Then Teresa had a new capacity test done that determined she could decide where she lived, and who would take care of her. In March 2014, Teresa moved across the country with the Jameses to British Columbia, where she started an online petition asking for an apology. In the Change.org video, Teresa said it was wrong to put her in a nursing home. On behalf of Teresa, the BC Civil Liberties Association wrote to the Ontario Minister of Health, saying, “We are gravely concerned that the government, through its actions, appears to condone the forced placement and mistreatment of developmentally disabled adults.” With further publicity and after two years of campaigning, the Ontario Minister of Health publicly apologized to Teresa.
In 2016, Teresa published an illustrated poetry book, Pretty Amazing: How I Found Myself in the Downtown Eastside. In 2018, she followed up with her second book, Totally Amazing: Free to Be Me. She has had solo and group art shows and won arts awards including two Canada Council grants to travel to art events in Boston, MA and Merida, Mexico. Teresa’s successful activism for disability rights was honoured by the British Columbia Human Rights Commissioner, who named Teresa as a “Champion for Change” in 2019. In 2023, Teresa is celebrating the 10-year anniversary of her rescue with the publication of Freeing Teresa. She lives with Franke and Bill in Vancouver, BC.
Billiam James is an artist, musical storyteller and activist. What does he care about? People, emotions, and mental health. His mission? To change the way we act, by changing the way we feel… about ourselves, and about each other. Billiam James combines storytelling, visual art, music, and social activism. Over the past three decades, he has produced work addressing the following themes: rights for people with intellectual disabilities, over-medicalization of human behaviour, environmental activism, and free speech and political censorship.
Franke James is an activist, artist, and the author of several books on disability rights, climate change, free expression, and ethics. For Franke, the diverse issues in Freeing Teresa, Banned on the Hill, Bothered by My Green Conscience, and Dear Office-Politics are all connected by the need to speak up and take action. The spark for Freeing Teresa was lit in 2013. Franke and her husband Billiam James helped her younger sister Teresa get out of a nursing home, regain her decision-making rights, and get a public apology from the Ontario government.
In 2014, Franke won the BC Civil Liberties Association’s “Award for Excellence in the Arts” for her national campaign on the importance of free expression. Her poster campaign, “Do Not Talk About Climate Change,” appeared in three Canadian cities and Washington DC. In 2015, Franke was awarded PEN Canada’s Ken Filkow Prize for her “tenacity in uncovering an abuse of power and her commitment to fostering a national conversation in the face of censorship.” She lives in Vancouver, BC, with her husband Bill and her sister Teresa.
Joanna Le Noury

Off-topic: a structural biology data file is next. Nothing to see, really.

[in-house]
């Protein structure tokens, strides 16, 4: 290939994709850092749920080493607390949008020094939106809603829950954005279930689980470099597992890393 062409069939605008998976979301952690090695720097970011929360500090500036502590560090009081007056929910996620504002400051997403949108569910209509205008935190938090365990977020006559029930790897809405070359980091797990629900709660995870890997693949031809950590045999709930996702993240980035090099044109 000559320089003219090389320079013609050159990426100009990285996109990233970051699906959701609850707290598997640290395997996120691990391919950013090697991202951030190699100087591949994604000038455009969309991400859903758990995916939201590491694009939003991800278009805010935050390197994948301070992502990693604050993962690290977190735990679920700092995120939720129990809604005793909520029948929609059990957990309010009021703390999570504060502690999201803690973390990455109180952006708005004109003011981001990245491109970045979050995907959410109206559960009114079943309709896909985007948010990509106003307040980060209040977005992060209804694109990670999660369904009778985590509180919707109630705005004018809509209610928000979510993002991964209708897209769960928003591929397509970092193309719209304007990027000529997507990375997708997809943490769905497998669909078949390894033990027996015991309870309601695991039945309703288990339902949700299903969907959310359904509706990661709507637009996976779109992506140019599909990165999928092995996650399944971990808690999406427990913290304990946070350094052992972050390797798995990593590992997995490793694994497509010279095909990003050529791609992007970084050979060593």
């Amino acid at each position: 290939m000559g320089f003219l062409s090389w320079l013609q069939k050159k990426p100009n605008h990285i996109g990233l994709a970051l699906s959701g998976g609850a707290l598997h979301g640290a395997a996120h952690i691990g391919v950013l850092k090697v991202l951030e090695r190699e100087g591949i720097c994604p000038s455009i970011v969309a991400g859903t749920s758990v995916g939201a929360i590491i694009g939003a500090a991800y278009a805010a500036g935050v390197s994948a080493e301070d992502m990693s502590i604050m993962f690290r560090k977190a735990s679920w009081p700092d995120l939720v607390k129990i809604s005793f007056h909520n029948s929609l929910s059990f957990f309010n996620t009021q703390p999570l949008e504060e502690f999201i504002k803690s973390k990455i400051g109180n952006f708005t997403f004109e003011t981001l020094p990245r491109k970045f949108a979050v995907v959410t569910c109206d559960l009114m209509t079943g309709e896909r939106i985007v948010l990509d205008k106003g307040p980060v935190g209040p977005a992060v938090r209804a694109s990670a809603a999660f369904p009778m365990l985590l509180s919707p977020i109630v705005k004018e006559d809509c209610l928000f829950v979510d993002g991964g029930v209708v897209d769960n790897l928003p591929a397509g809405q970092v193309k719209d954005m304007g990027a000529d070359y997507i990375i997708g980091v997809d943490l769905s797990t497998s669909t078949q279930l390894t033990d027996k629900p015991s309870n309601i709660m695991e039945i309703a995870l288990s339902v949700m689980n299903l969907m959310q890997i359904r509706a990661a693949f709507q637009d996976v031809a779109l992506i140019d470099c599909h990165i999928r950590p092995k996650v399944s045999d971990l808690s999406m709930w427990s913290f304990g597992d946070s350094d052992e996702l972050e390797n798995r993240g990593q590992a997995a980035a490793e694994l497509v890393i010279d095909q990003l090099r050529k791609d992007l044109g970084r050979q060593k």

Joanna Le Noury has been the Senior Research Psychologist at the Department of Psychological Medicine in North Wales since 2005. She trained as a biological psychologist at The University of Leeds and was previously involved in the development of an international program aimed at improving the health and nutrition of young people, an intervention which has since been rolled out across several European countries and the US – and of course my family. She is a founding member of Data Based Medicine, which has been responsible for setting up RxISK.org, a free searchable and independent drug safety website aimed at improving our understanding of the effects of prescription medications. The data from this has led to a number of recent publications on Post SSRI Sexual Dysfunction (PSSD) and the effect of treatment on cardiac QT intervals. She is also involved in TheMadnessofNorthWales, a website that catalogues the rise and fall of some of the major mental illnesses such as melancholia, bipolar disorder and schizophrenia and brings this quantitative data together with short stories, drama and patients records to create a unique insight on a hidden world. This is due to launch soon. Having joined the RIAT team re-analyzing Study 329, while I was out of the room one day, I ended up with the job of mastering the GSK “periscope” to look at adverse events. This “simple” job took a year of my life between reconstructing the adverse events database and carrying out an audit of the original Clinical Record Forms (CRFs) and patient narratives of Serious Adverse Events (SAEs) from the study. Le Noury is a co-author of Children of the Cure Missing Data: Lost Lives and Antidepressants.
With her husband Peter, Wood is the driving force behind RxISK.org, SSRI Stories and Study 329.org—a website that hosts all of the documents behind the Study 329 story. Like a growing number of others she lost a talented and beloved child to antidepressants. Wood is a co-author of Children of the Cure Missing Data: Lost Lives and Antidepressants.
Samizdat Health Writers